“Good friends, good books and a sleepy conscience: this is the ideal life.”
“Good friends, good books and a sleepy conscience: this is the ideal life.”
The National Post has a look at WANDERLUST: A LOVE AFFAIR WITH FIVE CONTINENTS, by Elisabeth Eaves.
Author Ransom Riggs will be pleased by the reception given his book, MISS PEREGRINE’S HOME FOR PECULIAR CHILDREN, over at The Chicago Sun-Times.
Patrick French’s INDIA: A PORTRAIT impresses in San Fransisco, as Mr. French’s work is most often wont to do.
Because I’ve poured him a beer and found him delightful company, I’m thrilled to see Jeffrey Deaver’s CARTE BLANCHE (his invitational continuation of the James Bond franchise) well-received in DC.
Happy 40th birthday, Fear and Loathing in Las Vegas. (The Rumpus)
Amazon pulls its affiliate program out of California after Gov. Jerry Brown signs a new law enforcing sales tax for online retailers. (GalleyCat)
Robert McCrum cringes at the state of the Booker prize. (The Guardian)
Can an American Booker be far behind? (The Literary Saloon)
British writer Alexander Fiske-Harrison recounts his experiences running with the bulls. (The Independent)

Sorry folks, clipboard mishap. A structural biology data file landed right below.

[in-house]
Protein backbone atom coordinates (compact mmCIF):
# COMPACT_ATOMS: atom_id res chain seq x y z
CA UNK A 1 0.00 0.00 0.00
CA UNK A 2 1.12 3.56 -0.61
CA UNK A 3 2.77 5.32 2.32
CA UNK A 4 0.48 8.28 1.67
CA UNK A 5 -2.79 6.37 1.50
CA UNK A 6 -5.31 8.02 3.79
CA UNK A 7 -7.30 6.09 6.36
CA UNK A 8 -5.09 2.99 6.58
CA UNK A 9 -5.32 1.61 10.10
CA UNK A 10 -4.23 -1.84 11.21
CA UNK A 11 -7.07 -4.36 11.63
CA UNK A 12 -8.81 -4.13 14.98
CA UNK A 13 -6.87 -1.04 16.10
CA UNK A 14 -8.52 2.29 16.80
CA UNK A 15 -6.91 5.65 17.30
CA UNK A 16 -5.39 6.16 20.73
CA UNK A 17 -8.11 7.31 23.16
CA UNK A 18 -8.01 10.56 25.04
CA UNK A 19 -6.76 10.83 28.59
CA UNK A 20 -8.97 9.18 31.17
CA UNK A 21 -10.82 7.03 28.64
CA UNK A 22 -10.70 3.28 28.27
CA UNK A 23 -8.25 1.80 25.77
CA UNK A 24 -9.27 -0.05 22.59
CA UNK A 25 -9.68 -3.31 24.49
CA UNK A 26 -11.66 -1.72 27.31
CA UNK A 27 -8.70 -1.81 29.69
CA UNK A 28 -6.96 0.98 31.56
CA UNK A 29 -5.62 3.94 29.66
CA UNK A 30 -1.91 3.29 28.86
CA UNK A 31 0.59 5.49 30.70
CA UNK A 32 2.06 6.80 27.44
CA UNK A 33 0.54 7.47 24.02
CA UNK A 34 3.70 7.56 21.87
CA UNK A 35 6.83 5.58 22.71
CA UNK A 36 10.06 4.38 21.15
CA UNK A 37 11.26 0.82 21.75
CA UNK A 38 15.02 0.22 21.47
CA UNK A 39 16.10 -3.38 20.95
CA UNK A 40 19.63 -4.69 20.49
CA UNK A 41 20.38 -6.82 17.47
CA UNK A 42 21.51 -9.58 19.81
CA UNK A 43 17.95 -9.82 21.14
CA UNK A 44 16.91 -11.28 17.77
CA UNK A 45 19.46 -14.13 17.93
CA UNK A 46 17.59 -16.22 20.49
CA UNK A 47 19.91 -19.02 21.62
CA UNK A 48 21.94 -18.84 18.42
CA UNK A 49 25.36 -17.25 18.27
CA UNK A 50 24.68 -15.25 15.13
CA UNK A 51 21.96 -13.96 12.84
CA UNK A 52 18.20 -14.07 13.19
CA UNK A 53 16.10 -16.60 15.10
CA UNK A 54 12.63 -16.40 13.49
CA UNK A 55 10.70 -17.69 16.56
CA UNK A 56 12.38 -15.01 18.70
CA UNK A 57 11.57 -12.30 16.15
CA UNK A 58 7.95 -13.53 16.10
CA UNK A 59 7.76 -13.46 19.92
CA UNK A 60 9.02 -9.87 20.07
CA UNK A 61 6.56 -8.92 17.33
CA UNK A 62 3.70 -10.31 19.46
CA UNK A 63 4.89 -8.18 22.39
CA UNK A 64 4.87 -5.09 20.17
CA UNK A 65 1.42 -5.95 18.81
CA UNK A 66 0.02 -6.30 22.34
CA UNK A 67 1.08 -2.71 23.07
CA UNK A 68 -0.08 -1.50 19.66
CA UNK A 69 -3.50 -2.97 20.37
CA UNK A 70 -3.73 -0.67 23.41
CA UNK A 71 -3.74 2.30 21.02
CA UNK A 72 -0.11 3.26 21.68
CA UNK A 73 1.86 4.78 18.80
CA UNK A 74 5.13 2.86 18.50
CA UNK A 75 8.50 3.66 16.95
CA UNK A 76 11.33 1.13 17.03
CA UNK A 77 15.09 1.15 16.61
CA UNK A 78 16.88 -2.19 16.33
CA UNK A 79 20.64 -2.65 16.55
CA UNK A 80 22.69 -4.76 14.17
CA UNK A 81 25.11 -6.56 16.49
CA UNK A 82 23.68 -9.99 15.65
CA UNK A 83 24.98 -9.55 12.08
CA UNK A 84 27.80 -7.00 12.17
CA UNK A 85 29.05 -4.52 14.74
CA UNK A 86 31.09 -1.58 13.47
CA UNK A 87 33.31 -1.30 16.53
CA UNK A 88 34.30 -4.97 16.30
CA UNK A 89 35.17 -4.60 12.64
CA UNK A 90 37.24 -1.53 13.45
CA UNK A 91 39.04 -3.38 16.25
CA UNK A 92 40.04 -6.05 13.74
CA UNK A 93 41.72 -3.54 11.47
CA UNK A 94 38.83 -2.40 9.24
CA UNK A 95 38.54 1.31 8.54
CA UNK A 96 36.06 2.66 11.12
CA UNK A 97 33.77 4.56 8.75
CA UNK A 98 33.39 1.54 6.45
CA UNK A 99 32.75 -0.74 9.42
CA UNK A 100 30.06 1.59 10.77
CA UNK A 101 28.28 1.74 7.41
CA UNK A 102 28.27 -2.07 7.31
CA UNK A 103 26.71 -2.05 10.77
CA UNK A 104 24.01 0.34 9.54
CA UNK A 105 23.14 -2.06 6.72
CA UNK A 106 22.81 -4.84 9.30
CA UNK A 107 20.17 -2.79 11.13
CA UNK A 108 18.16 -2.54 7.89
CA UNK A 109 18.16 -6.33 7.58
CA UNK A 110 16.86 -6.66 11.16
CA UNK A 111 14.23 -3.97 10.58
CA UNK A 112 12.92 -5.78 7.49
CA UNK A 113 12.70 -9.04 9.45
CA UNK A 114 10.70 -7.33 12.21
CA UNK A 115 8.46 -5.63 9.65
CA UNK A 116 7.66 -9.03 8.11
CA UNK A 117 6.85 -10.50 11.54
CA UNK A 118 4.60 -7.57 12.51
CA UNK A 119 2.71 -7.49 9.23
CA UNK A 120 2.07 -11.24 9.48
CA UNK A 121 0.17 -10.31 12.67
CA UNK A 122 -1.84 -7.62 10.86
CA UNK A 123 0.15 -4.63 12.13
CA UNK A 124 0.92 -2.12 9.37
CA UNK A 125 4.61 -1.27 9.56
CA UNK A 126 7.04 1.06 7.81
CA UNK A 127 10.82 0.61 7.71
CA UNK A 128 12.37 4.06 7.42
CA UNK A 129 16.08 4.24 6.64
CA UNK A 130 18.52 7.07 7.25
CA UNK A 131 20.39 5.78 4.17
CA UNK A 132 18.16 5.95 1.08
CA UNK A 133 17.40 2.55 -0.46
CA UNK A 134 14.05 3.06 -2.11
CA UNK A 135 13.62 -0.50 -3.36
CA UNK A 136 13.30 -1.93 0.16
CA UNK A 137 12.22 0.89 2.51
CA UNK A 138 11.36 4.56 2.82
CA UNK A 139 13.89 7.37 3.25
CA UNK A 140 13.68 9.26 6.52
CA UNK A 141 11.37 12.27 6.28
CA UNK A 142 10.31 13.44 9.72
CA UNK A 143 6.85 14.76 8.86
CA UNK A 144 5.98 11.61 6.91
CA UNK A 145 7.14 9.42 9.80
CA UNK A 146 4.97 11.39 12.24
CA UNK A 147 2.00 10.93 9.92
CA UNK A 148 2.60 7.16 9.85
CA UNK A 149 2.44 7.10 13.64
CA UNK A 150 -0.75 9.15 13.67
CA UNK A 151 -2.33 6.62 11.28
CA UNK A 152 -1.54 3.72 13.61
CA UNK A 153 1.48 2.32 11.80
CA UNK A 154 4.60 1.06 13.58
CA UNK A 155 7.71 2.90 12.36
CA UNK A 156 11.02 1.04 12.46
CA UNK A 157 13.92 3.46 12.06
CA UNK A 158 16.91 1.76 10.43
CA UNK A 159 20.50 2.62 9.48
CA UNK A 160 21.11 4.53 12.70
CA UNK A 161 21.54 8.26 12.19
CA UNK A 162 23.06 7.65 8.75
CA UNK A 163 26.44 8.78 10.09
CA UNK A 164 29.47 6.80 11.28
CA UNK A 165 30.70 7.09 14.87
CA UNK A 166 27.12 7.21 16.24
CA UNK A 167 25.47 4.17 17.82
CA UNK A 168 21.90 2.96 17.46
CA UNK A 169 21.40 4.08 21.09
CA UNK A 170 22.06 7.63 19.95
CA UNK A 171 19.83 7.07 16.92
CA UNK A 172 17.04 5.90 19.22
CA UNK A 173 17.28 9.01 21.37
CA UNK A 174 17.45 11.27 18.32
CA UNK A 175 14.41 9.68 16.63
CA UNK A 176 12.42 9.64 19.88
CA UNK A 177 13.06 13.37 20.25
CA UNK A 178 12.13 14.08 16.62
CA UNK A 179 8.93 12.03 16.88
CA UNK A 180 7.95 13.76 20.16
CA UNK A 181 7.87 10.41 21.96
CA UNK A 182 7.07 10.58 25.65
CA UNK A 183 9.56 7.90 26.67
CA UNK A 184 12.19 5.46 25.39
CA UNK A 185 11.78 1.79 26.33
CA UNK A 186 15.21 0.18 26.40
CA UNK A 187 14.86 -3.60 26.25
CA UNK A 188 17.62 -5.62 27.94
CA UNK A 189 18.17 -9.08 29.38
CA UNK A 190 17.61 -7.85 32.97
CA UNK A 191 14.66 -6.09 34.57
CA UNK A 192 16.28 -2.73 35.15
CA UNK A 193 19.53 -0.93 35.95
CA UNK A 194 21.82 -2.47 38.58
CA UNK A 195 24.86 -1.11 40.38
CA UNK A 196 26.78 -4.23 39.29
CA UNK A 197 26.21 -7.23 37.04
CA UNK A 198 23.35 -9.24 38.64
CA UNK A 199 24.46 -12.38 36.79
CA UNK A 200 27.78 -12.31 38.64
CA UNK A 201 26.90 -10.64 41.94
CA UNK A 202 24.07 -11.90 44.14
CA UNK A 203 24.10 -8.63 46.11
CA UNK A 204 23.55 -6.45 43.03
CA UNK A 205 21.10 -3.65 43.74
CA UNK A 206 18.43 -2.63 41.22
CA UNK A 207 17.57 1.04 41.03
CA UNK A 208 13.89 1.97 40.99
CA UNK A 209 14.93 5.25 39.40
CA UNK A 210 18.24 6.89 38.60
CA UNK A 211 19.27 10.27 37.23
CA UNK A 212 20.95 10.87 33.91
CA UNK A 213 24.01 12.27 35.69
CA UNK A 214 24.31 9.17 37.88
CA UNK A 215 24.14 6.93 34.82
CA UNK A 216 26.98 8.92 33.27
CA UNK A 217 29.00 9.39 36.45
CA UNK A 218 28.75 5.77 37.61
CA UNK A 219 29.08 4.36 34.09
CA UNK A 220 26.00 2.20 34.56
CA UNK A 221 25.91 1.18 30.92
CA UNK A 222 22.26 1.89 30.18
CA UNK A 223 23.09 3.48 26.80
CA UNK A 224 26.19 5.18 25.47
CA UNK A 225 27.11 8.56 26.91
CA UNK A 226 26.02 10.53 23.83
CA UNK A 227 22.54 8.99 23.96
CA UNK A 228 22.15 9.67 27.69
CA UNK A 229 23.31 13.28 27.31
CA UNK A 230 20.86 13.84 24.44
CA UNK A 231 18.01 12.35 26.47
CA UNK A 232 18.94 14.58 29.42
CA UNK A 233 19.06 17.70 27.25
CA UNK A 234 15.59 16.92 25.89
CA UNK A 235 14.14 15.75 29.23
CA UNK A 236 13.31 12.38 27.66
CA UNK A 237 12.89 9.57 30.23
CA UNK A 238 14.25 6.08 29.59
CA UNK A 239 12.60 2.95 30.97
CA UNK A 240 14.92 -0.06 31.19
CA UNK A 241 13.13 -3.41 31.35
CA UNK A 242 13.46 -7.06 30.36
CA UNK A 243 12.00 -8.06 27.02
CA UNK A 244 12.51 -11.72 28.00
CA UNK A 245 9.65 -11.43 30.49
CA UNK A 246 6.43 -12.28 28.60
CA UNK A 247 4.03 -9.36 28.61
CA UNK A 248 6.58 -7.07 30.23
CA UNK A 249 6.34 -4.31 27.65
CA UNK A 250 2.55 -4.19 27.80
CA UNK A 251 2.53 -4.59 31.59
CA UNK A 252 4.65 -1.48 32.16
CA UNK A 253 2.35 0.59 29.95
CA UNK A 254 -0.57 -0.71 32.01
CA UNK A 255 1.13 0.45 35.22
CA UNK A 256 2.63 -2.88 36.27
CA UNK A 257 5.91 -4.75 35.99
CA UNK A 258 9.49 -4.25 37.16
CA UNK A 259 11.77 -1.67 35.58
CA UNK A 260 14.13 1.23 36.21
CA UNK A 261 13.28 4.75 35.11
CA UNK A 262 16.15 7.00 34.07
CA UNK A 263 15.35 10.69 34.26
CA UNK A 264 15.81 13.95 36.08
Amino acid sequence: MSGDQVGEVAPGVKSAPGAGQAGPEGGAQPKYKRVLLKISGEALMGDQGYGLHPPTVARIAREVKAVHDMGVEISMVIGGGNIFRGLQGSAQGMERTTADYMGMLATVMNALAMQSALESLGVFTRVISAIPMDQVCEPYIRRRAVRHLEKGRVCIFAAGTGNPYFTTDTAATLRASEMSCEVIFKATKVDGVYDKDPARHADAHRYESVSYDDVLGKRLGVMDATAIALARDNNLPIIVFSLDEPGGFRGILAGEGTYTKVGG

Anna Marie Sewell is Edmonton’s new poet laureate. (Edmonton Journal)
Germaine Greer says that the English “don’t write great novels.” (The Telegraph)
Jessa Crispin speaks out “in defense of the other woman.” (The Smart Set)
“On this day in 1936, Margaret Mitchell’s Gone With the Wind was published. It had been extensively promoted, chosen as the July selection by the Book-of-the-Month Club, and so gushed about in pre-publication reviews — “Gone With the Wind is very possibly the greatest American novel,” said Publisher’s Weekly — that it was certain to sell, and to provoke parody.” (Today in Literature)
“There is a wonder in reading Braille that the sighted will never know: to touch words and have them touch you back.”
The Houston Chronicle checks out FIRE AND RAIN: THE BEATLES, SIMON AND GARFUNKEL, JAMES TAYLOR, CSNY, AND THE BITTERSWEET STORY OF 1970, by David Browne.
USA Today covers MY YEAR WITH ELEANOR: A MEMOIR, by Noelle Hancock.
The Los Angeles Times keeps up with Ms. Sookie Stackhouse and her latest adventure in Charlaine Harris’ DEAD RECKONING.
The Economist enjoyed Amitav Ghosh’s second in his planned series, RIVER OF SMOKE.
Maud Newton talks “male mused and inner dicks” with Kate Christensen. (The Awl)
Margaret Drabble fights for the preservation of the John Llewellyn Rhys prize. (Guardian Books Blog)
An outcry from international literary figures fail to save the home of famed Australian novelist Christian Stead from major renovations. (The Sydney Morning Herald)
Are “tiny books” the next wave of the future? (Irish Times)
Philip Roth’s Booker win goes into the history books with a dull thud. (The Independent)
Peter Stothard rounds up a new batch of books representing ‘the best of Brit lit.’ (The Daily Beast)
Check out an extract from Alan Hollinghurst’s The Stranger’s Child. (The Telegraph)
A new collection of essays by Levi Asher hits the Kindle. (Literary Kicks)
Jason Boog looks at the potential of Google+ as a tool for writers and publishers. (GalleyCat)